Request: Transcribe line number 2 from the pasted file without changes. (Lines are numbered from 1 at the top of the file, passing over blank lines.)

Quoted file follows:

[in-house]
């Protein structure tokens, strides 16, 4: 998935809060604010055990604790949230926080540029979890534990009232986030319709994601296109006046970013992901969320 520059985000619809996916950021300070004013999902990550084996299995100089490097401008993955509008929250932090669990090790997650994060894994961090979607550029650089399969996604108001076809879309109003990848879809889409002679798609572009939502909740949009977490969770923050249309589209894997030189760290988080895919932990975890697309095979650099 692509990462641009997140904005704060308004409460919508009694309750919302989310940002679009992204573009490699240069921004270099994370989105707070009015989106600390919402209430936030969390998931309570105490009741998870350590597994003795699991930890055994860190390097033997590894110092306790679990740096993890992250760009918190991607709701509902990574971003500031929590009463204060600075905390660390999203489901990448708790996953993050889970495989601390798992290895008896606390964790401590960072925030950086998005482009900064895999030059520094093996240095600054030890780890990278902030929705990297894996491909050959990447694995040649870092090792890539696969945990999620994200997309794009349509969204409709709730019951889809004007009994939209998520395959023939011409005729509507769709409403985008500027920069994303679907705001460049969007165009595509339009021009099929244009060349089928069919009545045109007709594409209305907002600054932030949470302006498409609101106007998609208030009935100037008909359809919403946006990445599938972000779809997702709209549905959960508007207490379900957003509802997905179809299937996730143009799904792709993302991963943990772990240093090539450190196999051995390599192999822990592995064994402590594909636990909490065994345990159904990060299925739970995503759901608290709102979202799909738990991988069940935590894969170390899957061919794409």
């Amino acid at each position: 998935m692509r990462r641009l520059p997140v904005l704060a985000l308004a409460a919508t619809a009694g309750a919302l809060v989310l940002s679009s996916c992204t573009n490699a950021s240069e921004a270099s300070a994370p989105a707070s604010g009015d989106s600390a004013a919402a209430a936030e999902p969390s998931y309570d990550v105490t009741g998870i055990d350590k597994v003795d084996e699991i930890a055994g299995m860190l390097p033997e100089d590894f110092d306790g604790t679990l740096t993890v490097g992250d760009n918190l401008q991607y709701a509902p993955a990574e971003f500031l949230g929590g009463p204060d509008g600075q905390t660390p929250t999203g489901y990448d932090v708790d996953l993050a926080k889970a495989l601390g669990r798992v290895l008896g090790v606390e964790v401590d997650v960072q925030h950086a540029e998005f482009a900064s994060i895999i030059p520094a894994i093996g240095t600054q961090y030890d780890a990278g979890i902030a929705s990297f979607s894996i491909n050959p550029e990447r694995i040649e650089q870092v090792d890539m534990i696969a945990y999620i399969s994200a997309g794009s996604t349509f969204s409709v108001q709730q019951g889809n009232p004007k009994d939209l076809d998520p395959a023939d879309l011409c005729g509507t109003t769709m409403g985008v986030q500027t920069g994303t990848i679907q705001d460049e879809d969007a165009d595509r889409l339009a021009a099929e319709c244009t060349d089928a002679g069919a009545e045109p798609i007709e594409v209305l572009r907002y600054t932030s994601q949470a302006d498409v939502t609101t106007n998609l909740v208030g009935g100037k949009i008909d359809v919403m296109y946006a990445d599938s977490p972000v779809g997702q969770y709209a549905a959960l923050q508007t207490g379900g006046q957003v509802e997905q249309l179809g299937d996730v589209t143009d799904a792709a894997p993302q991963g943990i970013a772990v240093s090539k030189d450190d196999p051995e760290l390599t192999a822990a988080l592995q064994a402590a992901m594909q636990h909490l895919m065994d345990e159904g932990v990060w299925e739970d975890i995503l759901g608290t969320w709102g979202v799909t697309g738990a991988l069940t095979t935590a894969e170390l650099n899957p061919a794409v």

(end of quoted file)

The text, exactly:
């Protein structure tokens, strides 16, 4: 998935809060604010055990604790949230926080540029979890534990009232986030319709994601296109006046970013992901969320 520059985000619809996916950021300070004013999902990550084996299995100089490097401008993955509008929250932090669990090790997650994060894994961090979607550029650089399969996604108001076809879309109003990848879809889409002679798609572009939502909740949009977490969770923050249309589209894997030189760290988080895919932990975890697309095979650099 692509990462641009997140904005704060308004409460919508009694309750919302989310940002679009992204573009490699240069921004270099994370989105707070009015989106600390919402209430936030969390998931309570105490009741998870350590597994003795699991930890055994860190390097033997590894110092306790679990740096993890992250760009918190991607709701509902990574971003500031929590009463204060600075905390660390999203489901990448708790996953993050889970495989601390798992290895008896606390964790401590960072925030950086998005482009900064895999030059520094093996240095600054030890780890990278902030929705990297894996491909050959990447694995040649870092090792890539696969945990999620994200997309794009349509969204409709709730019951889809004007009994939209998520395959023939011409005729509507769709409403985008500027920069994303679907705001460049969007165009595509339009021009099929244009060349089928069919009545045109007709594409209305907002600054932030949470302006498409609101106007998609208030009935100037008909359809919403946006990445599938972000779809997702709209549905959960508007207490379900957003509802997905179809299937996730143009799904792709993302991963943990772990240093090539450190196999051995390599192999822990592995064994402590594909636990909490065994345990159904990060299925739970995503759901608290709102979202799909738990991988069940935590894969170390899957061919794409």